To top it all off, I didn’t even like the “puzzle solving” that much. It isn’t that it’s bad, but it isn’t great. In a game where the running is nearly orgasmic, they really did it a disservice by sticking these slow paced, error prone acrobatic sections in the game. I also didn’t like the crawling through vents sections. Every now and then, inexplicably, you will have to crawl through vents. I don’t even know why they thought this was a good idea. There’s no skill involved: you walk slowly through a drab, narrow passage. And then you get out. Splinter Cell had an excuse to do this, but Mirror’s Edge definitely doesn’t.

The ending also suffers from a slightly too often used (and massively ineffective) trope in games: Throw a ton of enemies at the player. Instead of taking all of the lessons the player has learnt thus far, and combining them into an epic challenge, you instead fight very tough guards who you cannot run around. Literally the only tactic you have at your disposal is to kill one, take their gun, then shoot all the other guards. There was a part earlier in the game where you have to run away through “training grounds” and that is probably the best 30 seconds of the game. It could’ve ended there and the game would’ve been better. Worse than the guard shooting, the “real” ending is basically a cut scene. You don’t save your sister, it all happens in a cut scene. This is also becoming a bit of a trope in games, and it was disappointing to see it here.

I was surprised that they didn’t add a little more to the hand-to-hand combat — perhaps flips or some other way to have a fluid punching and kicking system. I am a little sad that there wasn’t one big level with multiple paths through it. I would love a level where you could basically run at full pace through it and no matter which edge you jumped off you would have a building waiting for you. You would have to play it multiple times to figure out how to conserve your momentum or how to find the optimum path. I also missed a general lack of levels at ground level. There are a few, but they don’t have the kind of pace to them that you might expect from a game like this. Racing through streets being chased by the police, running into and out of buildings, jumping over fruit carts. Why was there no level where you started at ground level and slowly went up levels until you ended up at the top of a very tall building? Why did the ending not have you grab your sister and run, creating new paths for her to travel as you raced through a rapidly changing landscape of cranes, trucks, or crumbling buildings?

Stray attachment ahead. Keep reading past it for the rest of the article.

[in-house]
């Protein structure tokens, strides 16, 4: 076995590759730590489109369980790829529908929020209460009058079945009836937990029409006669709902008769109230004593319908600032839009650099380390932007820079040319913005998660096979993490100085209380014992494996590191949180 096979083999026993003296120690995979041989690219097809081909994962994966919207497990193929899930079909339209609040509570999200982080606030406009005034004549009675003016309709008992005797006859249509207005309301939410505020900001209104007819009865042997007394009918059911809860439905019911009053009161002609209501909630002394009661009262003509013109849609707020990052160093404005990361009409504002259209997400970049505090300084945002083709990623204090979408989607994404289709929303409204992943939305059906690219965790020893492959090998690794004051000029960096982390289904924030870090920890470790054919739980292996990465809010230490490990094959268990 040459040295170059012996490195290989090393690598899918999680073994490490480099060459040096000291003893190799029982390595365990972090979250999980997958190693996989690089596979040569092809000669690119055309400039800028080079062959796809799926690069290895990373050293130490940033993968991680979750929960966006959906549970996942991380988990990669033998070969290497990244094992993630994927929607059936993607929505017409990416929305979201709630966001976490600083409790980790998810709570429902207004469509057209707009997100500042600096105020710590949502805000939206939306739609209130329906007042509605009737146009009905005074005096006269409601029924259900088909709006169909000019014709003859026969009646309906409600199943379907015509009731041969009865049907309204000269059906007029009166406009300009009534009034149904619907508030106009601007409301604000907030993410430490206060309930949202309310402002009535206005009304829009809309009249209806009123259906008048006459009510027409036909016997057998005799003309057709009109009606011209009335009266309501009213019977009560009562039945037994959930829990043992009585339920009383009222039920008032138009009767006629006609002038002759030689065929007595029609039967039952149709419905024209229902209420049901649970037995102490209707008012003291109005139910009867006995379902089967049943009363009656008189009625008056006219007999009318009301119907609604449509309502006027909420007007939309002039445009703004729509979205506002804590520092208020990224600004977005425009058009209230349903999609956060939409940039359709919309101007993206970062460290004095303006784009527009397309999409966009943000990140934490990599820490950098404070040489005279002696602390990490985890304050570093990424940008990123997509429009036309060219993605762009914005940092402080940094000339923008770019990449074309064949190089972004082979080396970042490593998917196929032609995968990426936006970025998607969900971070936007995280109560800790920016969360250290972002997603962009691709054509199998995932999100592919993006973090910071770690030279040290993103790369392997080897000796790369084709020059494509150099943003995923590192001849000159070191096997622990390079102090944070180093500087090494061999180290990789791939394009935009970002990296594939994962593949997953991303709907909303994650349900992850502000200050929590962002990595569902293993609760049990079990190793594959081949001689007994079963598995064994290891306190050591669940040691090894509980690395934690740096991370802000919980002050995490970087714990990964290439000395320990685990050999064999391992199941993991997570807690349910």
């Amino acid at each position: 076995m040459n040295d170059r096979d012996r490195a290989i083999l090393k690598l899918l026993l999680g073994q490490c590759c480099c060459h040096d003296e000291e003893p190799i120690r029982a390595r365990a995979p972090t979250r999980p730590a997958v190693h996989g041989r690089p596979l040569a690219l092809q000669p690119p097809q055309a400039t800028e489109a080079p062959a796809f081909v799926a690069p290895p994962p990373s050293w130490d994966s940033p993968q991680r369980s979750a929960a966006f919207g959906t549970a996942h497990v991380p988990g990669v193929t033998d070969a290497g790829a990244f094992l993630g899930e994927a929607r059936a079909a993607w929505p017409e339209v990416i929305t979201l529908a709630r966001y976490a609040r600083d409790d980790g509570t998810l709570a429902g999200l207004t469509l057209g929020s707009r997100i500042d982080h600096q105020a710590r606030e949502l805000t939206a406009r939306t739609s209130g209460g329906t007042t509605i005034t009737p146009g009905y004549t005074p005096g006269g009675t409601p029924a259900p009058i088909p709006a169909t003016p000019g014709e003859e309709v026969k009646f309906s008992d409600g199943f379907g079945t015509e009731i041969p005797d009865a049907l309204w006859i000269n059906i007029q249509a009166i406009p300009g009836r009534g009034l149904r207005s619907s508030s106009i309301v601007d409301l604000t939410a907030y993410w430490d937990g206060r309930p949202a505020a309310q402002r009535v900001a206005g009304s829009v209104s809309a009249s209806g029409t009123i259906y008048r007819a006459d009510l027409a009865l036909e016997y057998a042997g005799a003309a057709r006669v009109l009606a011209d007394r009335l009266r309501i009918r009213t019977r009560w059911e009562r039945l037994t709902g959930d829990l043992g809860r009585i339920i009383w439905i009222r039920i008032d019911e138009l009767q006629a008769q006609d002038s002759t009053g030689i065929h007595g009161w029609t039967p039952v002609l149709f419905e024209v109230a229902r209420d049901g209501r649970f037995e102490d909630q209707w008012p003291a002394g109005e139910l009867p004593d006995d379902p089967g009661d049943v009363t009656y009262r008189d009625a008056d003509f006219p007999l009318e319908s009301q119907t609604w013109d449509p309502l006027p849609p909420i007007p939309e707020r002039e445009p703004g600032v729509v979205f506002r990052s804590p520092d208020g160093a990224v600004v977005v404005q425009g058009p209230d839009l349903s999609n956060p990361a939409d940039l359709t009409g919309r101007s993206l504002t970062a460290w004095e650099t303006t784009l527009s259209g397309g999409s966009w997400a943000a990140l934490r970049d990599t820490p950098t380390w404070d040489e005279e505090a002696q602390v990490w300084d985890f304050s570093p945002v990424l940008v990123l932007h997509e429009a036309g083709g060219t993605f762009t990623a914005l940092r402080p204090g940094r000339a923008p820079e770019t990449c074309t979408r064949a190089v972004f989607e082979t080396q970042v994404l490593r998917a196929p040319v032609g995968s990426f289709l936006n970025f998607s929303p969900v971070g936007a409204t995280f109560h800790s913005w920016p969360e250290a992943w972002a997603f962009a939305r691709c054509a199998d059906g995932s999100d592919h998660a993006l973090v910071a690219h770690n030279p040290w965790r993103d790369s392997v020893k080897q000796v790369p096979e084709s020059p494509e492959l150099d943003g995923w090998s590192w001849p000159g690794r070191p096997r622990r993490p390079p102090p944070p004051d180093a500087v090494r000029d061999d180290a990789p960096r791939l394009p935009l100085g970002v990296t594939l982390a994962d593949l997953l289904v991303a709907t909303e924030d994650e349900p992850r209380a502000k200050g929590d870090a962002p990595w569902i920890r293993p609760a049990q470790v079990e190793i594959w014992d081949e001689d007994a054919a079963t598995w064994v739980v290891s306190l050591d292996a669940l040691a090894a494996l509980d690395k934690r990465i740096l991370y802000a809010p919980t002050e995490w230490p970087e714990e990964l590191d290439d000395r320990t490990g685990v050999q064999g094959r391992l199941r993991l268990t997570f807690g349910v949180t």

In the end, all of these disappointments are basically because the game is so darn good. The game is beautiful, adorable. The characters and setting are pristine, the main mechanic superb. They had so much they can do with this, so many places they can go. I hope there’s a Mirror’s Edge 2, but if you haven’t played the first, you would be doing yourself a disservice if you didn’t play it soon.